With future bonding against operations revenue and the imminent crisis of funding fringe benefit liabilities the future is not bright for transit service in the region.
    The only prudent option is to stop the capital projects until such time as transit service and affordability can be stabilized.
    It’s my understanding that many of you otherwise strong rail advocates know this to be the case.
    Are you not then obligated to advocate for stabilizing TriMet service?
    Versus carrying on with all other the business as usual discussions as if the writing is not on the wall in front of you?

  5. That was my point.
    We have more than enough data to know exactly that TriMet is facing severe problems, rising costs and continued service reductions.

    The data shows clearly that they and the other sources cannot afford the the Milwaukie Light Rail.
    Pretending otherwise while chatting on about rounding up other data is a rather negligent distraction and far from advocating for sound transit service.
    TriMet is chewing through millions no one can afford.

    What are you advocating today?

  6. We have a lot of data about changes in service delivery. What we don’t have are quantitative data on how that impacts users and in particular whether it creates disparate impacts by race, income or other factors. That’s what I’m trying to provide.

  7. Ok fair enough.

    However, having listened to much of the OPAL testimony over the past 5 months the impacts are pretty clear and have been for years.
    Service in many poor neighbohoods is lousy.
    Poor neighborhoods is where service is needed the most. Fixed rail and corridors cannot adequately serve those many areas.

    But let’s flash forward to the end of what you’re seeking.

    Then what?

    Suppose you work reflects a similar portrayal of service and effects.

    Regardless of the variation we’re right back in the same quandry. The same decisions must be made that are being avoided now. TriMet cannot afford itself. It’s had to cut service.
    If those decisions are not made cuts will continue.

  8. I’m fundamentally sympathetic to OPAL’s concerns. One possible outcome is that this gives them quantitative data with which to make their case (or it does the opposite).

    But let’s say it does point to growing inequities. My personal view is that a rational response would be to first re-prioritize operational dollars. That would almost certainly slow the pace of Light Rail expansion, but I don’t think it would stop LRT investment. But at least we’d have a way to talk about such choices with data.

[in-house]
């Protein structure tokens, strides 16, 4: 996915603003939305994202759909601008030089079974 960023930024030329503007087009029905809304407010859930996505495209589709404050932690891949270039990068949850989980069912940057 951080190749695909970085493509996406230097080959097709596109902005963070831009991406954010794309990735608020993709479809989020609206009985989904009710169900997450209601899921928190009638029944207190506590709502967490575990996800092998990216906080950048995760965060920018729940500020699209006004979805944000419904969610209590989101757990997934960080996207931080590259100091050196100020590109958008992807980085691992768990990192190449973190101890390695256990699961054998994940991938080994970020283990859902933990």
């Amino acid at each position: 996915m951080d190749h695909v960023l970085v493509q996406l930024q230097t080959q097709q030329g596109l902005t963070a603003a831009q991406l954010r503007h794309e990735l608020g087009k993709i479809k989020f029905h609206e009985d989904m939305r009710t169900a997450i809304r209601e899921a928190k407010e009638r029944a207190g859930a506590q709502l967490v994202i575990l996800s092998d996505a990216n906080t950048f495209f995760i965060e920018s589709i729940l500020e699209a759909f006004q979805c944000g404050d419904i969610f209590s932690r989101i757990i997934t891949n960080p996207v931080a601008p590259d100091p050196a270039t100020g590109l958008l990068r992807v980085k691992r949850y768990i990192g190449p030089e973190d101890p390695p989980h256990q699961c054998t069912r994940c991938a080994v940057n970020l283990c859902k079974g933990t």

For example, TriMet could produce multiple GTFS files (which are what both Google Transit and Transit Score use to understand what service TriMet delivers) with different service configurations and we could ask the Transit Score folks to score the alternatives.

  9. BTW – the methodology I’m using is by no means specific to TriMet. This approach could be used for any transit district covered by Transit Score. I hope before this is over we can open source the code so other folks could use it to answer equity questions in other cities.

  10. OPAL has overblown the issue of equity, is short-sighted and too narrow in its vision. If poor, and particularly transit dependent populations, live in dense, transit-supportive neighborhoods, why on earth would TriMet not want to serve them and boost ridership? The answer is that they already serve these areas. The poorest parts of the region still have some of the best bus service in the region (North Portland, McLoughlin Blvd., Cully/Killingsworth, Montavilla, Lents, Powell Blvd, etc..).

    East Portland (east of I205) is the primary market lacking a good grid of transit service, but it also lacks street connectivity, sidewalks, mixed-use neighborhoods, significant employment, and safe street crossings. Essentially, what OPAL is asking for is TriMet/transit to make up for all the other deficiencies in these poorly planned suburban areas. OPAL should really take a longer view of the situation and ask for safe infrastructure, street connections, more local job opportunities, and the framework for better transit service to get things going. Restoring service on bus lines with very little use does very little for anyone, poor or rich.

  11. While I don’t embrace all of Jayson’s comments, he does raise an interesting question we’re going to need to address. What are the factors that legitimately would correlate with lower transit service?